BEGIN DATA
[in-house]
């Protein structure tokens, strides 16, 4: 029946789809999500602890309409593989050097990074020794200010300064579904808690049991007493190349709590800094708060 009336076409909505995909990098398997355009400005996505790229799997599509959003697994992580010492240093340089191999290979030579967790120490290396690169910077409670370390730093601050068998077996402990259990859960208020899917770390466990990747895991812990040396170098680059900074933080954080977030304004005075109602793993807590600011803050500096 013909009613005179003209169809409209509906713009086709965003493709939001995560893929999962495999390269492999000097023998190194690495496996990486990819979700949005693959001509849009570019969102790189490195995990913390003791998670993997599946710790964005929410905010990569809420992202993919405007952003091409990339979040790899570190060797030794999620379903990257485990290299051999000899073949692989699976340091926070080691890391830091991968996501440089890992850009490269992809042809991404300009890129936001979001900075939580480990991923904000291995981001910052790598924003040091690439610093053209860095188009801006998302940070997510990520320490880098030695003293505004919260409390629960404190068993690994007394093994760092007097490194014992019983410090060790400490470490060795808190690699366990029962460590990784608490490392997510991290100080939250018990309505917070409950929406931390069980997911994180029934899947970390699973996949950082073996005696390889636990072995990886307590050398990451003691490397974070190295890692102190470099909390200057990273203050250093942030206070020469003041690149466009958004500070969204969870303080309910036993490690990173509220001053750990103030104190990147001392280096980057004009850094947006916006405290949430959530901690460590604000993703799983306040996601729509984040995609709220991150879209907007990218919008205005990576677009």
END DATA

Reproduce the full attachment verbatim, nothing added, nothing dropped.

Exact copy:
[in-house]
């Protein structure tokens, strides 16, 4: 029946789809999500602890309409593989050097990074020794200010300064579904808690049991007493190349709590800094708060 009336076409909505995909990098398997355009400005996505790229799997599509959003697994992580010492240093340089191999290979030579967790120490290396690169910077409670370390730093601050068998077996402990259990859960208020899917770390466990990747895991812990040396170098680059900074933080954080977030304004005075109602793993807590600011803050500096 013909009613005179003209169809409209509906713009086709965003493709939001995560893929999962495999390269492999000097023998190194690495496996990486990819979700949005693959001509849009570019969102790189490195995990913390003791998670993997599946710790964005929410905010990569809420992202993919405007952003091409990339979040790899570190060797030794999620379903990257485990290299051999000899073949692989699976340091926070080691890391830091991968996501440089890992850009490269992809042809991404300009890129936001979001900075939580480990991923904000291995981001910052790598924003040091690439610093053209860095188009801006998302940070997510990520320490880098030695003293505004919260409390629960404190068993690994007394093994760092007097490194014992019983410090060790400490470490060795808190690699366990029962460590990784608490490392997510991290100080939250018990309505917070409950929406931390069980997911994180029934899947970390699973996949950082073996005696390889636990072995990886307590050398990451003691490397974070190295890692102190470099909390200057990273203050250093942030206070020469003041690149466009958004500070969204969870303080309910036993490690990173509220001053750990103030104190990147001392280096980057004009850094947006916006405290949430959530901690460590604000993703799983306040996601729509984040995609709220991150879209907007990218919008205005990576677009």